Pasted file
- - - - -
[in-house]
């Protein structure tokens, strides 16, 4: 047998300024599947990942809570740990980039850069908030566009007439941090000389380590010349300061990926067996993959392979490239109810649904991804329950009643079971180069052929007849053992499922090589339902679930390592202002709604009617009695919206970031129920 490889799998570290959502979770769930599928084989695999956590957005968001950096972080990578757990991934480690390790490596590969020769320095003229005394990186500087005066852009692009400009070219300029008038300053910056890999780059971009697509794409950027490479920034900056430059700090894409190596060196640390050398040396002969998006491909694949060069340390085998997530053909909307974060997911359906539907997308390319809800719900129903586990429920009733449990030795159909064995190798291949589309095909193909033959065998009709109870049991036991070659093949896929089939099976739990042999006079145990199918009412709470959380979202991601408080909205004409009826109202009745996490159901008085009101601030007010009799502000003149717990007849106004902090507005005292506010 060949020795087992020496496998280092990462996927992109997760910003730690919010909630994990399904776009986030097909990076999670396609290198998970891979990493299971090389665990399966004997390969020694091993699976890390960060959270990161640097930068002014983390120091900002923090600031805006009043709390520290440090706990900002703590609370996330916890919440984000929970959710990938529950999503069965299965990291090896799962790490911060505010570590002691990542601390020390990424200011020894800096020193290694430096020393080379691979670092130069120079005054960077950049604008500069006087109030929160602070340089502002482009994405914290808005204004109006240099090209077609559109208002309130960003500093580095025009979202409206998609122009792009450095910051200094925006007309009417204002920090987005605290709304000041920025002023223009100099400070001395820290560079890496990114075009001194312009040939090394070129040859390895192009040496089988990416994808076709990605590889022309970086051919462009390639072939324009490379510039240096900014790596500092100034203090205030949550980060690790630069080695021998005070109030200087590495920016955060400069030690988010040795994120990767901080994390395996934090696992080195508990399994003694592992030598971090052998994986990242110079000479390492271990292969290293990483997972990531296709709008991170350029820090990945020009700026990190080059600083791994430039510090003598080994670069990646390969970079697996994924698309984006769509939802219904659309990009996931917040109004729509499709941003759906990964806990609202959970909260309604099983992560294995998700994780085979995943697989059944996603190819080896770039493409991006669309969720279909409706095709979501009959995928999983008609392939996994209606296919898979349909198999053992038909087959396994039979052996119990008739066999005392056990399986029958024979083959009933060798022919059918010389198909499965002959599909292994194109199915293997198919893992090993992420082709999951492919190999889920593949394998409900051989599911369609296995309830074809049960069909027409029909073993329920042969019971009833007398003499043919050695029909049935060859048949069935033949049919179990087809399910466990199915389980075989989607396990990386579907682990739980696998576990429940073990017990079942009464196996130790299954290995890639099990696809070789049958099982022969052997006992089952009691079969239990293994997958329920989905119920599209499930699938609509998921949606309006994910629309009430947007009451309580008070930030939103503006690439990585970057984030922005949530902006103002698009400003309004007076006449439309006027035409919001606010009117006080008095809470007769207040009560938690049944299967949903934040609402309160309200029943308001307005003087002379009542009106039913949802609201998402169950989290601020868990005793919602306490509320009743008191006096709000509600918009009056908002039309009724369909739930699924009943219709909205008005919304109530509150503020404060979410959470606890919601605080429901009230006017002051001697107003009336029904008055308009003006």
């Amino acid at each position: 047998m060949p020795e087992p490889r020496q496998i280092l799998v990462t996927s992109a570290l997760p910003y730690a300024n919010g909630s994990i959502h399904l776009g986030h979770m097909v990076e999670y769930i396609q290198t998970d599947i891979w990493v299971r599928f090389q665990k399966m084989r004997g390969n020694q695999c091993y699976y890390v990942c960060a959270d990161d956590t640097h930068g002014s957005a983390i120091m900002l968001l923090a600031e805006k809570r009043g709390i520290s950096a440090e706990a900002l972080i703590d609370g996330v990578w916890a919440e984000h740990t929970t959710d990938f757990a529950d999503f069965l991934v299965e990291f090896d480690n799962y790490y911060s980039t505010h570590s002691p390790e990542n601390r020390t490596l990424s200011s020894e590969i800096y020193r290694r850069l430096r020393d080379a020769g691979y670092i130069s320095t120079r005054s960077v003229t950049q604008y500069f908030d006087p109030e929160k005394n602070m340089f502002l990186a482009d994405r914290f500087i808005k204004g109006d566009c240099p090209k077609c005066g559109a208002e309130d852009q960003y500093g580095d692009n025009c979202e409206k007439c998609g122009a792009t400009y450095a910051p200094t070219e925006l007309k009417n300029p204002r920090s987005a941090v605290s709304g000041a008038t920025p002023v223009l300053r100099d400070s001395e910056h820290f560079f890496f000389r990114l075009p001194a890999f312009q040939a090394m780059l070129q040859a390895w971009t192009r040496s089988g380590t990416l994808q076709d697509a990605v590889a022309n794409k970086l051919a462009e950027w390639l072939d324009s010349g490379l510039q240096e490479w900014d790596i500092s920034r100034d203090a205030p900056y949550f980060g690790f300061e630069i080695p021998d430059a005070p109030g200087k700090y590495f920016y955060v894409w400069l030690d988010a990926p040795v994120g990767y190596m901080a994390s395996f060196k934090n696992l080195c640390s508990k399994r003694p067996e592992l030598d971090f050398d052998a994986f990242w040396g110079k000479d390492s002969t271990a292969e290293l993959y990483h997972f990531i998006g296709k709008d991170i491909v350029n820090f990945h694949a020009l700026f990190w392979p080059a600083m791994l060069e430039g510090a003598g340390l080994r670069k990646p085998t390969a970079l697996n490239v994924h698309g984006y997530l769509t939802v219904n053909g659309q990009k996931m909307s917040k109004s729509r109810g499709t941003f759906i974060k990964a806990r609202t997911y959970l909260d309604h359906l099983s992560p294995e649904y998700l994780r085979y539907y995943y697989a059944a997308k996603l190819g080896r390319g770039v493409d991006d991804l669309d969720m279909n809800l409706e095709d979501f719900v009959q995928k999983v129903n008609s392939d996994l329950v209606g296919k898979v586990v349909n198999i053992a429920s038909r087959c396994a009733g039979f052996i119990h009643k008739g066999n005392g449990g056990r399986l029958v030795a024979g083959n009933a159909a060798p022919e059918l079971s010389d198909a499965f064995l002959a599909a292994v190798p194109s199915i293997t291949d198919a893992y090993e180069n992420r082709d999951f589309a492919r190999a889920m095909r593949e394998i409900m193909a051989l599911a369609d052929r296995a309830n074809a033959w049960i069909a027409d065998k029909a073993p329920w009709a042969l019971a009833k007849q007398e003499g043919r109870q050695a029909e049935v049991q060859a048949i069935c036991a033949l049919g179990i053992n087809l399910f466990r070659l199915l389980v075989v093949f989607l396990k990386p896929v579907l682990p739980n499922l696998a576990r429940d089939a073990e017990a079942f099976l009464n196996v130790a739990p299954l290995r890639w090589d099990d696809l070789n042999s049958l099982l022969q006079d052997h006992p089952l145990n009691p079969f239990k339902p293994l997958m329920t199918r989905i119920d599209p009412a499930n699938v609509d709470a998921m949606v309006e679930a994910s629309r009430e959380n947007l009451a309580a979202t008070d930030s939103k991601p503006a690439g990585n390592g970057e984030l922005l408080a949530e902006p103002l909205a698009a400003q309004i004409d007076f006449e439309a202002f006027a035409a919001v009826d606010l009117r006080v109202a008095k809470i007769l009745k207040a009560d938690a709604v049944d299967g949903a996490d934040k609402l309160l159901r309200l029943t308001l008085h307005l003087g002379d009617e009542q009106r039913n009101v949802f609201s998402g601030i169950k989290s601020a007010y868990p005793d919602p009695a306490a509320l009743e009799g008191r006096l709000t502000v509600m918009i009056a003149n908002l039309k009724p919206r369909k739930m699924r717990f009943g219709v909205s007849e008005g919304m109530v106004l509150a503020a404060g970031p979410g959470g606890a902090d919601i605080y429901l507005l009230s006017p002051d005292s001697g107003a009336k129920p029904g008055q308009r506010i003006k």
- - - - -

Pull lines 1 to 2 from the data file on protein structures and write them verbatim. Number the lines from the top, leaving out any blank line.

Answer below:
[in-house]
């Protein structure tokens, strides 16, 4: 047998300024599947990942809570740990980039850069908030566009007439941090000389380590010349300061990926067996993959392979490239109810649904991804329950009643079971180069052929007849053992499922090589339902679930390592202002709604009617009695919206970031129920 490889799998570290959502979770769930599928084989695999956590957005968001950096972080990578757990991934480690390790490596590969020769320095003229005394990186500087005066852009692009400009070219300029008038300053910056890999780059971009697509794409950027490479920034900056430059700090894409190596060196640390050398040396002969998006491909694949060069340390085998997530053909909307974060997911359906539907997308390319809800719900129903586990429920009733449990030795159909064995190798291949589309095909193909033959065998009709109870049991036991070659093949896929089939099976739990042999006079145990199918009412709470959380979202991601408080909205004409009826109202009745996490159901008085009101601030007010009799502000003149717990007849106004902090507005005292506010 060949020795087992020496496998280092990462996927992109997760910003730690919010909630994990399904776009986030097909990076999670396609290198998970891979990493299971090389665990399966004997390969020694091993699976890390960060959270990161640097930068002014983390120091900002923090600031805006009043709390520290440090706990900002703590609370996330916890919440984000929970959710990938529950999503069965299965990291090896799962790490911060505010570590002691990542601390020390990424200011020894800096020193290694430096020393080379691979670092130069120079005054960077950049604008500069006087109030929160602070340089502002482009994405914290808005204004109006240099090209077609559109208002309130960003500093580095025009979202409206998609122009792009450095910051200094925006007309009417204002920090987005605290709304000041920025002023223009100099400070001395820290560079890496990114075009001194312009040939090394070129040859390895192009040496089988990416994808076709990605590889022309970086051919462009390639072939324009490379510039240096900014790596500092100034203090205030949550980060690790630069080695021998005070109030200087590495920016955060400069030690988010040795994120990767901080994390395996934090696992080195508990399994003694592992030598971090052998994986990242110079000479390492271990292969290293990483997972990531296709709008991170350029820090990945020009700026990190080059600083791994430039510090003598080994670069990646390969970079697996994924698309984006769509939802219904659309990009996931917040109004729509499709941003759906990964806990609202959970909260309604099983992560294995998700994780085979995943697989059944996603190819080896770039493409991006669309969720279909409706095709979501009959995928999983008609392939996994209606296919898979349909198999053992038909087959396994039979052996119990008739066999005392056990399986029958024979083959009933060798022919059918010389198909499965002959599909292994194109199915293997198919893992090993992420082709999951492919190999889920593949394998409900051989599911369609296995309830074809049960069909027409029909073993329920042969019971009833007398003499043919050695029909049935060859048949069935033949049919179990087809399910466990199915389980075989989607396990990386579907682990739980696998576990429940073990017990079942009464196996130790299954290995890639099990696809070789049958099982022969052997006992089952009691079969239990293994997958329920989905119920599209499930699938609509998921949606309006994910629309009430947007009451309580008070930030939103503006690439990585970057984030922005949530902006103002698009400003309004007076006449439309006027035409919001606010009117006080008095809470007769207040009560938690049944299967949903934040609402309160309200029943308001307005003087002379009542009106039913949802609201998402169950989290601020868990005793919602306490509320009743008191006096709000509600918009009056908002039309009724369909739930699924009943219709909205008005919304109530509150503020404060979410959470606890919601605080429901009230006017002051001697107003009336029904008055308009003006």